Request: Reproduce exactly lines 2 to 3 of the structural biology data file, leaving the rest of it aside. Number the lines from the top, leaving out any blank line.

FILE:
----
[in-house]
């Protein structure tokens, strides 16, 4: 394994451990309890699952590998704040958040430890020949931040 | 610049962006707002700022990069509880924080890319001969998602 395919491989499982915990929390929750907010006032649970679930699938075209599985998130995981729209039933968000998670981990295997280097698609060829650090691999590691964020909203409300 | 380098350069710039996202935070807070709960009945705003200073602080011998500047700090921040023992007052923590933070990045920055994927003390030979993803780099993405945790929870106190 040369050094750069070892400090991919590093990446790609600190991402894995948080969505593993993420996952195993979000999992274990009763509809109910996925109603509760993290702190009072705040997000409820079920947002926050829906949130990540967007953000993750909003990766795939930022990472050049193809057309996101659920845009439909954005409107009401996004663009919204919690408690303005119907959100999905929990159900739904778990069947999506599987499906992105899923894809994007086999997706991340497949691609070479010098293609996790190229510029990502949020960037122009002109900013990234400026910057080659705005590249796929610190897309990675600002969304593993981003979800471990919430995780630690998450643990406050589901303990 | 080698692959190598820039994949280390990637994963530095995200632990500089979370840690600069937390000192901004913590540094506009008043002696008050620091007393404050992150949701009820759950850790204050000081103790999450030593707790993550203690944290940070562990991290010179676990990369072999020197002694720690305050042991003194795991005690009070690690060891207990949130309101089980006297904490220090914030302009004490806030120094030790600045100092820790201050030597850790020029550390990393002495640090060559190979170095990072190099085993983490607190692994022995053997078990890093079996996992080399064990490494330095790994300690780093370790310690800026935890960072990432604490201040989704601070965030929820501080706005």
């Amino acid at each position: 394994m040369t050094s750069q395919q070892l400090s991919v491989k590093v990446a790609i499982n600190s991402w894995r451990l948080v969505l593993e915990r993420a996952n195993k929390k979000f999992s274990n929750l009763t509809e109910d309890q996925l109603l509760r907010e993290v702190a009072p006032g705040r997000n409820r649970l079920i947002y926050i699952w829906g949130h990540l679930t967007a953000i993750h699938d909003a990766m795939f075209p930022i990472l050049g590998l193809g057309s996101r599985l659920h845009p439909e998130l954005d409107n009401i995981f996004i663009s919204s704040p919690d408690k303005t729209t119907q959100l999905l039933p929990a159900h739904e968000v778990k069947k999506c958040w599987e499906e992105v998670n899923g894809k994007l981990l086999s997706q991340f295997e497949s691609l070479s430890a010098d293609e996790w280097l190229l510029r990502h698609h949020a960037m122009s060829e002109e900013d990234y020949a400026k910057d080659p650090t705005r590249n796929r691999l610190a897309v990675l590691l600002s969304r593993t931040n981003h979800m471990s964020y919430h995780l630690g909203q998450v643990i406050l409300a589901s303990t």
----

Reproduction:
């Protein structure tokens, strides 16, 4: 394994451990309890699952590998704040958040430890020949931040 | 610049962006707002700022990069509880924080890319001969998602 395919491989499982915990929390929750907010006032649970679930699938075209599985998130995981729209039933968000998670981990295997280097698609060829650090691999590691964020909203409300 | 380098350069710039996202935070807070709960009945705003200073602080011998500047700090921040023992007052923590933070990045920055994927003390030979993803780099993405945790929870106190 040369050094750069070892400090991919590093990446790609600190991402894995948080969505593993993420996952195993979000999992274990009763509809109910996925109603509760993290702190009072705040997000409820079920947002926050829906949130990540967007953000993750909003990766795939930022990472050049193809057309996101659920845009439909954005409107009401996004663009919204919690408690303005119907959100999905929990159900739904778990069947999506599987499906992105899923894809994007086999997706991340497949691609070479010098293609996790190229510029990502949020960037122009002109900013990234400026910057080659705005590249796929610190897309990675600002969304593993981003979800471990919430995780630690998450643990406050589901303990 | 080698692959190598820039994949280390990637994963530095995200632990500089979370840690600069937390000192901004913590540094506009008043002696008050620091007393404050992150949701009820759950850790204050000081103790999450030593707790993550203690944290940070562990991290010179676990990369072999020197002694720690305050042991003194795991005690009070690690060891207990949130309101089980006297904490220090914030302009004490806030120094030790600045100092820790201050030597850790020029550390990393002495640090060559190979170095990072190099085993983490607190692994022995053997078990890093079996996992080399064990490494330095790994300690780093370790310690800026935890960072990432604490201040989704601070965030929820501080706005």
């Amino acid at each position: 394994m040369t050094s750069q395919q070892l400090s991919v491989k590093v990446a790609i499982n600190s991402w894995r451990l948080v969505l593993e915990r993420a996952n195993k929390k979000f999992s274990n929750l009763t509809e109910d309890q996925l109603l509760r907010e993290v702190a009072p006032g705040r997000n409820r649970l079920i947002y926050i699952w829906g949130h990540l679930t967007a953000i993750h699938d909003a990766m795939f075209p930022i990472l050049g590998l193809g057309s996101r599985l659920h845009p439909e998130l954005d409107n009401i995981f996004i663009s919204s704040p919690d408690k303005t729209t119907q959100l999905l039933p929990a159900h739904e968000v778990k069947k999506c958040w599987e499906e992105v998670n899923g894809k994007l981990l086999s997706q991340f295997e497949s691609l070479s430890a010098d293609e996790w280097l190229l510029r990502h698609h949020a960037m122009s060829e002109e900013d990234y020949a400026k910057d080659p650090t705005r590249n796929r691999l610190a897309v990675l590691l600002s969304r593993t931040n981003h979800m471990s964020y919430h995780l630690g909203q998450v643990i406050l409300a589901s303990t």